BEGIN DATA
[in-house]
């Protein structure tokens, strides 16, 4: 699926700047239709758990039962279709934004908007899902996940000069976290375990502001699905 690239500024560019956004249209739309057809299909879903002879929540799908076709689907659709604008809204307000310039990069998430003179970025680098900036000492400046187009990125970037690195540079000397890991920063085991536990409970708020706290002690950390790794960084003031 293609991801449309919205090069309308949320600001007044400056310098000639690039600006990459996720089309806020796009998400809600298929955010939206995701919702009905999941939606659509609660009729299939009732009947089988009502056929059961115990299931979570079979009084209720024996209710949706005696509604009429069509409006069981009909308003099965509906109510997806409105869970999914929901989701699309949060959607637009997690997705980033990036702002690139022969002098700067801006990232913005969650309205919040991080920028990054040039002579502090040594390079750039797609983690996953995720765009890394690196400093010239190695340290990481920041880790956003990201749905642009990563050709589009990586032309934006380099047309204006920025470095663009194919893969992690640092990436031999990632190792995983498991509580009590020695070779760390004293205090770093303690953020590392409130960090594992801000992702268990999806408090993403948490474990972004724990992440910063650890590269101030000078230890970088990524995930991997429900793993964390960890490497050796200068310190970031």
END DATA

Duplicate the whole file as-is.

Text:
[in-house]
């Protein structure tokens, strides 16, 4: 699926700047239709758990039962279709934004908007899902996940000069976290375990502001699905 690239500024560019956004249209739309057809299909879903002879929540799908076709689907659709604008809204307000310039990069998430003179970025680098900036000492400046187009990125970037690195540079000397890991920063085991536990409970708020706290002690950390790794960084003031 293609991801449309919205090069309308949320600001007044400056310098000639690039600006990459996720089309806020796009998400809600298929955010939206995701919702009905999941939606659509609660009729299939009732009947089988009502056929059961115990299931979570079979009084209720024996209710949706005696509604009429069509409006069981009909308003099965509906109510997806409105869970999914929901989701699309949060959607637009997690997705980033990036702002690139022969002098700067801006990232913005969650309205919040991080920028990054040039002579502090040594390079750039797609983690996953995720765009890394690196400093010239190695340290990481920041880790956003990201749905642009990563050709589009990586032309934006380099047309204006920025470095663009194919893969992690640092990436031999990632190792995983498991509580009590020695070779760390004293205090770093303690953020590392409130960090594992801000992702268990999806408090993403948490474990972004724990992440910063650890590269101030000078230890970088990524995930991997429900793993964390960890490497050796200068310190970031």